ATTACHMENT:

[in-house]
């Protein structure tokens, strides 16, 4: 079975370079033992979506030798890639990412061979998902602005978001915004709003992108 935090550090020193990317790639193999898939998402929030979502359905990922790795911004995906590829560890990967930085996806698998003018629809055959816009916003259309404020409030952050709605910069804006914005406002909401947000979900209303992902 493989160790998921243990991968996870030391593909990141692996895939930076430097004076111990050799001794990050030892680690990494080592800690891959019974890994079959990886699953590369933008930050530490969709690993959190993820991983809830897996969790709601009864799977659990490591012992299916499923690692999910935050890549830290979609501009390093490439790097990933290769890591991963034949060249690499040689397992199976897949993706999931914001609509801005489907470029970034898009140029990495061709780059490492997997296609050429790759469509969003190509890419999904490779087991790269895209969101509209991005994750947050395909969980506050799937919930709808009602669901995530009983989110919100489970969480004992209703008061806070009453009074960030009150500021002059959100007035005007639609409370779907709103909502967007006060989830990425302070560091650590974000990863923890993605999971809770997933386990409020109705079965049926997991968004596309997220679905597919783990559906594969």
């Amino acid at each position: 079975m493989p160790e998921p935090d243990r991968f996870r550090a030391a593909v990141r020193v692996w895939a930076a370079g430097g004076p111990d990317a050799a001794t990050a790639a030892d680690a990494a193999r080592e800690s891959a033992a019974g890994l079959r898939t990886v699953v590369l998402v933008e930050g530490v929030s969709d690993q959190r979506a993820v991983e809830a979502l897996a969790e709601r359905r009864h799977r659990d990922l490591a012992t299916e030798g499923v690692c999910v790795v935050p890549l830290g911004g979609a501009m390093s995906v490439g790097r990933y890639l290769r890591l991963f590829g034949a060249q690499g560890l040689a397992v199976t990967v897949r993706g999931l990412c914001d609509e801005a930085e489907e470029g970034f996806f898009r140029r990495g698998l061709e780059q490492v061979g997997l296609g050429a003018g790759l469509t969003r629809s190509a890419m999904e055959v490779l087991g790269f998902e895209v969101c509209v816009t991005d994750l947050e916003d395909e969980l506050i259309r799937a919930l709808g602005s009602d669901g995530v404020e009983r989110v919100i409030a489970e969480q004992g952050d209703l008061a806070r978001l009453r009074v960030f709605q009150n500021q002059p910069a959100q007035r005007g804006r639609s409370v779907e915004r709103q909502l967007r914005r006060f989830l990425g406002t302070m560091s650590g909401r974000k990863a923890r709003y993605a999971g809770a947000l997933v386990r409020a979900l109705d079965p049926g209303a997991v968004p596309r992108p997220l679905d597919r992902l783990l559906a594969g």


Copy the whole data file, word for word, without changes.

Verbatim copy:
[in-house]
């Protein structure tokens, strides 16, 4: 079975370079033992979506030798890639990412061979998902602005978001915004709003992108 935090550090020193990317790639193999898939998402929030979502359905990922790795911004995906590829560890990967930085996806698998003018629809055959816009916003259309404020409030952050709605910069804006914005406002909401947000979900209303992902 493989160790998921243990991968996870030391593909990141692996895939930076430097004076111990050799001794990050030892680690990494080592800690891959019974890994079959990886699953590369933008930050530490969709690993959190993820991983809830897996969790709601009864799977659990490591012992299916499923690692999910935050890549830290979609501009390093490439790097990933290769890591991963034949060249690499040689397992199976897949993706999931914001609509801005489907470029970034898009140029990495061709780059490492997997296609050429790759469509969003190509890419999904490779087991790269895209969101509209991005994750947050395909969980506050799937919930709808009602669901995530009983989110919100489970969480004992209703008061806070009453009074960030009150500021002059959100007035005007639609409370779907709103909502967007006060989830990425302070560091650590974000990863923890993605999971809770997933386990409020109705079965049926997991968004596309997220679905597919783990559906594969």
């Amino acid at each position: 079975m493989p160790e998921p935090d243990r991968f996870r550090a030391a593909v990141r020193v692996w895939a930076a370079g430097g004076p111990d990317a050799a001794t990050a790639a030892d680690a990494a193999r080592e800690s891959a033992a019974g890994l079959r898939t990886v699953v590369l998402v933008e930050g530490v929030s969709d690993q959190r979506a993820v991983e809830a979502l897996a969790e709601r359905r009864h799977r659990d990922l490591a012992t299916e030798g499923v690692c999910v790795v935050p890549l830290g911004g979609a501009m390093s995906v490439g790097r990933y890639l290769r890591l991963f590829g034949a060249q690499g560890l040689a397992v199976t990967v897949r993706g999931l990412c914001d609509e801005a930085e489907e470029g970034f996806f898009r140029r990495g698998l061709e780059q490492v061979g997997l296609g050429a003018g790759l469509t969003r629809s190509a890419m999904e055959v490779l087991g790269f998902e895209v969101c509209v816009t991005d994750l947050e916003d395909e969980l506050i259309r799937a919930l709808g602005s009602d669901g995530v404020e009983r989110v919100i409030a489970e969480q004992g952050d209703l008061a806070r978001l009453r009074v960030f709605q009150n500021q002059p910069a959100q007035r005007g804006r639609s409370v779907e915004r709103q909502l967007r914005r006060f989830l990425g406002t302070m560091s650590g909401r974000k990863a923890r709003y993605a999971g809770a947000l997933v386990r409020a979900l109705d079965p049926g209303a997991v968004p596309r992108p997220l679905d597919r992902l783990l559906a594969g």